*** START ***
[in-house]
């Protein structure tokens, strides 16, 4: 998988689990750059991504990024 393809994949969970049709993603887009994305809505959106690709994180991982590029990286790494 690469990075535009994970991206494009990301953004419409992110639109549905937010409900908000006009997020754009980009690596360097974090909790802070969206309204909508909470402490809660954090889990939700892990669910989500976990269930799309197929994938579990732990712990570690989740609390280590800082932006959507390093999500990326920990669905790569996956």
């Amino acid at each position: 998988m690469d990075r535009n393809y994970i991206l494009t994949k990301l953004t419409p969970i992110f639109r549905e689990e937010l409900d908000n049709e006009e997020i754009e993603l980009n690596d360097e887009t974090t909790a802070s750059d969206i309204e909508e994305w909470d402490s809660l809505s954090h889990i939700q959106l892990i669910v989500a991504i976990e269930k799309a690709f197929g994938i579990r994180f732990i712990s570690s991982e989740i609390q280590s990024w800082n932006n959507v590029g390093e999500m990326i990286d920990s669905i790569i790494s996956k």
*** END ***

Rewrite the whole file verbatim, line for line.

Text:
[in-house]
């Protein structure tokens, strides 16, 4: 998988689990750059991504990024 393809994949969970049709993603887009994305809505959106690709994180991982590029990286790494 690469990075535009994970991206494009990301953004419409992110639109549905937010409900908000006009997020754009980009690596360097974090909790802070969206309204909508909470402490809660954090889990939700892990669910989500976990269930799309197929994938579990732990712990570690989740609390280590800082932006959507390093999500990326920990669905790569996956």
């Amino acid at each position: 998988m690469d990075r535009n393809y994970i991206l494009t994949k990301l953004t419409p969970i992110f639109r549905e689990e937010l409900d908000n049709e006009e997020i754009e993603l980009n690596d360097e887009t974090t909790a802070s750059d969206i309204e909508e994305w909470d402490s809660l809505s954090h889990i939700q959106l892990i669910v989500a991504i976990e269930k799309a690709f197929g994938i579990r994180f732990i712990s570690s991982e989740i609390q280590s990024w800082n932006n959507v590029g390093e999500m990326i990286d920990s669905i790569i790494s996956k």